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What I want to do, is to replace a (static) method's body, with another method's body, while preserving the original method's body.

Let me start with an example:

public static class Program
{
    public static void Main(string[] args)
    {
        switch (new Random().Next(3))
        {
            case 0:
                // Change MainFunction's body into a's body, storing the original body somewhere else
                break;
            case 1:
                // Change MainFunction's body into b's body, storing the original body somewhere else
                break;
            case 2:
                // Change MainFunction's body into c's body, storing the original body somewhere else
                break;
        }
        MainFunction(null);
    }

    public static void MainFunction(object someParameter)
    {
        Console.Write("The method called is: ");
    }

    private static void a(object someParameter)
    {
        // Call the 'base' method
        Console.WriteLine("a");
    }

    private static void b(object someParameter)
    {
        // Call the 'base' method
        Console.WriteLine("c");
    }

    private static void c(object someParameter)
    {
        // Call the 'base' method
        Console.WriteLine("c");
    }
}

The expected output is: 'The method called is: ' and 'a', 'b' or 'c'. I know this example is completely useless, and that's why it's an example, but I just want to know how to achieve this.

Does anybody know how to achieve this?

EDIT:
I am not looking for a delegate, I know they're very useful, but as I said this is an example, and I know how to achieve this.

I also know you should re-use randoms to avoid the overhead of recalculating the initial data, and to give the GC some rest.

The example is just to demonstrate the result, and of course this example can be easily solved using delegate, Action<T>, or if you want return values also Func<TOut>, but I'm not looking for that solution.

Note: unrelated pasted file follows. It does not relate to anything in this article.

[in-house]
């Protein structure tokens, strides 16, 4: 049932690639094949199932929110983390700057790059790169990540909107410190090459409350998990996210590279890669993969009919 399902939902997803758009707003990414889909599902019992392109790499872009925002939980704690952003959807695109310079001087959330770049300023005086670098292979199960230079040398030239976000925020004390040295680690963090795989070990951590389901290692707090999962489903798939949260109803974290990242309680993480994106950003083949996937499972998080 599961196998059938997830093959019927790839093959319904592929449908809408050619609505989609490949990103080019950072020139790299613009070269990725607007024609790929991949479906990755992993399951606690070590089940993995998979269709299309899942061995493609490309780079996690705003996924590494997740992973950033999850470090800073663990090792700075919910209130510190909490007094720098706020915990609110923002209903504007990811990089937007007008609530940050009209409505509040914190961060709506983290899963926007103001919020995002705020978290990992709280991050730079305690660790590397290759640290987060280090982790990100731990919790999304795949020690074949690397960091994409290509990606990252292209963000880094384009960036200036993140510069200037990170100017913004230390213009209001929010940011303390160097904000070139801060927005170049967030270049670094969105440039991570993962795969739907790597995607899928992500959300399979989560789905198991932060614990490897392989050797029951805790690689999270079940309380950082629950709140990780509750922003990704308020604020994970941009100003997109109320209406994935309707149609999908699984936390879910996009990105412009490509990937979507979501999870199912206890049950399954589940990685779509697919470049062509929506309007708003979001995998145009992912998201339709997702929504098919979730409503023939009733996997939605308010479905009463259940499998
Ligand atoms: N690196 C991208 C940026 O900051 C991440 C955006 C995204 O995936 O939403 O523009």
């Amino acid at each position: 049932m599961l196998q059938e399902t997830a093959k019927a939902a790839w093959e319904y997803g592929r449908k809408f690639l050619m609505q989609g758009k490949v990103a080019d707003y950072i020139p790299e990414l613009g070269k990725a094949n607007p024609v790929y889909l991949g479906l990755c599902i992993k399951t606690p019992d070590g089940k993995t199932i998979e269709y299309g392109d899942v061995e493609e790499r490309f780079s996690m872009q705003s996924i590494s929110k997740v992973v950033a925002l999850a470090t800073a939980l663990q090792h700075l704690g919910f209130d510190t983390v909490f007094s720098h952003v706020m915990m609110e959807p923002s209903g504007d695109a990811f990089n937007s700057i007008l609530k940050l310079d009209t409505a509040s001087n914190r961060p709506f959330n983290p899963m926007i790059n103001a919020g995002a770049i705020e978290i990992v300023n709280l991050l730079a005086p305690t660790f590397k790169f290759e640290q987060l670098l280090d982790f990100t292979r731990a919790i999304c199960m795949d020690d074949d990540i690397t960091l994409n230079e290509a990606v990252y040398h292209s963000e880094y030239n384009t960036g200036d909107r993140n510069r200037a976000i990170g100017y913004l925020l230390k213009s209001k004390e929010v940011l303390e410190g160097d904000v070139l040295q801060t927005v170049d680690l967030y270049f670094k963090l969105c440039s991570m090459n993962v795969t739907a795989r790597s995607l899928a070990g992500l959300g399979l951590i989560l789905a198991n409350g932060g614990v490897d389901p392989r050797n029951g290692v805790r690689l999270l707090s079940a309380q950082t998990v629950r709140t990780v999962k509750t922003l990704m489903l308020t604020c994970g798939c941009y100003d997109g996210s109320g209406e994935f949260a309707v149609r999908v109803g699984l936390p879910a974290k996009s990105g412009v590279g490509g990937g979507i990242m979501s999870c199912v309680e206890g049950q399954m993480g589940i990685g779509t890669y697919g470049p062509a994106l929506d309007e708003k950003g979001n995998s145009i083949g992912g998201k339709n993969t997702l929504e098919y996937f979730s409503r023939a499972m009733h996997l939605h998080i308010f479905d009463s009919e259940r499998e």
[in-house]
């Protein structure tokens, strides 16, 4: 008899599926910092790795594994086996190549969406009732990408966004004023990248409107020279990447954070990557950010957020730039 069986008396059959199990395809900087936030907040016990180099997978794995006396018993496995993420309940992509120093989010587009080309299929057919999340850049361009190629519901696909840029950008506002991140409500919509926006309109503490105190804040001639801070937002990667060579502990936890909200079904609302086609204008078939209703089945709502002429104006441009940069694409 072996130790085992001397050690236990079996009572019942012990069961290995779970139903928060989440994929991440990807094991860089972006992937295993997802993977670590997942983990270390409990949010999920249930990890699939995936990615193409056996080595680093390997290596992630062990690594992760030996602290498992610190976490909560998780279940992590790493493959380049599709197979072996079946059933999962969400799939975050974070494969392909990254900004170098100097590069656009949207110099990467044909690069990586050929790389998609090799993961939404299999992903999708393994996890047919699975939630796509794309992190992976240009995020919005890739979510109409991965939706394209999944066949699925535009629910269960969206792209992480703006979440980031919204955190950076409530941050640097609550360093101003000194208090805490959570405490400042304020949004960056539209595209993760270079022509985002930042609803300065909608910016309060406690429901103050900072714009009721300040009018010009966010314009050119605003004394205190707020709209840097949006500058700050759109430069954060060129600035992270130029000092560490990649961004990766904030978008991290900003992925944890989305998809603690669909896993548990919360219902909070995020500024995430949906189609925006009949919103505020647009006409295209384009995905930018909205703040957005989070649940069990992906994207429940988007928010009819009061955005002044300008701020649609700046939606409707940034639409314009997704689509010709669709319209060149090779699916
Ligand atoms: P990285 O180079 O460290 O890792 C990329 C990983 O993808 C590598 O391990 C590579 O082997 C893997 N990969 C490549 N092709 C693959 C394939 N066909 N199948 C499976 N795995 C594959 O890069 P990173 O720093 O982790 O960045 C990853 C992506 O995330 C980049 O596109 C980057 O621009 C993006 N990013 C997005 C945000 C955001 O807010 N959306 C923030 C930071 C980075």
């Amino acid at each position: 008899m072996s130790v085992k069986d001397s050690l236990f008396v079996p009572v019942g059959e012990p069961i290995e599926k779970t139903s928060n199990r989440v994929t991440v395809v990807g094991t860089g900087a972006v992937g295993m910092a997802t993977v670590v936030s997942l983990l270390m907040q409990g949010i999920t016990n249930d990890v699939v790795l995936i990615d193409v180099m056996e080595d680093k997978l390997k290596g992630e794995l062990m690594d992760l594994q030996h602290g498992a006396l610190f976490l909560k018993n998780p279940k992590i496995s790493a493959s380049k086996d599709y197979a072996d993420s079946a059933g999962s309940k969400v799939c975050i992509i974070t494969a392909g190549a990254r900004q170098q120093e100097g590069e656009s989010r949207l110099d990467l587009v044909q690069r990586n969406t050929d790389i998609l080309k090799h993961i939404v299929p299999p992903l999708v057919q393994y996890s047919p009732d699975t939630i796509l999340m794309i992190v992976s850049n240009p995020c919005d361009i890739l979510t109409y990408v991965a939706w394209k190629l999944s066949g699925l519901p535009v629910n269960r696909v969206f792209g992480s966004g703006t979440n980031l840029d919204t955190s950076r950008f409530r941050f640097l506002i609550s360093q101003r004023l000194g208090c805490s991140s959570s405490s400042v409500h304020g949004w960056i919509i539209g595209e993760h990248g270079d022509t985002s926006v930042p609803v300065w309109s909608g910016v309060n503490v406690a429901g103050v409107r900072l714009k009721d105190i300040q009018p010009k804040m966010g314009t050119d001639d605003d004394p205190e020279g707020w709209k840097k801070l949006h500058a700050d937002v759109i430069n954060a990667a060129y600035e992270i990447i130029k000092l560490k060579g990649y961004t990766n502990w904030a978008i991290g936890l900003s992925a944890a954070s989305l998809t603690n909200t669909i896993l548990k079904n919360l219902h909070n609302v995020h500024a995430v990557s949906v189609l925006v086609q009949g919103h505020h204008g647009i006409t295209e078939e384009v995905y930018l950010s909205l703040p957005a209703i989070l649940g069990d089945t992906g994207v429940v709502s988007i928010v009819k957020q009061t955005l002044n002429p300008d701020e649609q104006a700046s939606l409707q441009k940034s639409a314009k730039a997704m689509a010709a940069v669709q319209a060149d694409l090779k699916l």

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what are you trying to achieve that would require replacing a method body? It would help to see a use case of this. –  BrokenGlass Apr 23 '11 at 20:45
    
@BrokenGlass Override a static method of a .Net Framework class. –  Aidiakapi Apr 23 '11 at 21:36
    
In that case, I think you're going about this the wrong way. There are lots of other tricks used to get around the no-static-overrides limitation in C#. Kirill Osenkov's blog has a good article about static overrides here: blogs.msdn.com/b/kirillosenkov/archive/2008/02/06/… –  Michael Hoffmann Apr 23 '11 at 22:00
    
@Michael Hoffmann No, I can't use that on static classes I don't have source access to (like the .Net classes). –  Aidiakapi Apr 24 '11 at 1:03
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5 Answers

up vote 3 down vote accepted

C# is a static-typed language. This means that the compiler reads your C# code, and turns it into an assembly-language .exe or .dll file.

As I understand it, when the compiler generates a method from your code, the method body is completely independent of the name of the method. The name of a method is simply an attribute associated with a chunk of code.

The runtime engine uses top-down logic; it starts at the beginning of your program (the Main method), and executes each statement, one at a time. When it encounters the assembly-language equivalent of "Call MyMethod", for example, it simply moves to the first statement in the chunk of code associated with "MyMethod", and starts executing from there. After all of the statements in the "MyMethod" code block have been executed, the runtime engine returns to where it was before MyMethod was called.

So, the 3 primary purposes of a method's name are

  1. Allowing you and other programmers using your code or assembly can identify the method and distinguish it from other methods
  2. Allowing the compiler to know which assembly-level method to associate with method calls in your source code
  3. And finally, executing the method's associated chunk of code at runtime.

What you're trying to do circumvents all of the purposes of having unique signatures for each method. Now, I understand that this is just an example program, so I won't point out what bad practice this is. However, I'm afraid that removing a method's name from it's associated body at runtime is completely impossible, without defining a new method dynamically or, as has been mentioned previously, using delegates.

Going back to the static nature of C#, what you're trying to do is a more common feature of dynamic-typed languages, like JavaScript, PHP, Lua, and others. In JavaScript, for example, you can define a function (the JavaScript equivalent of a method), assign it to a variable, later modify the value of the variable however you want, and call it on-the-fly. What makes this functionality possible is how the code is executed: in contrast to C# and other static-typed languages, each statement is read as human-readable source code, interpreted into one or more statements of executable computer-readable code, and executed, and the runtime engine moves on to the next statement (or to the beginning of a function call, as the case may be).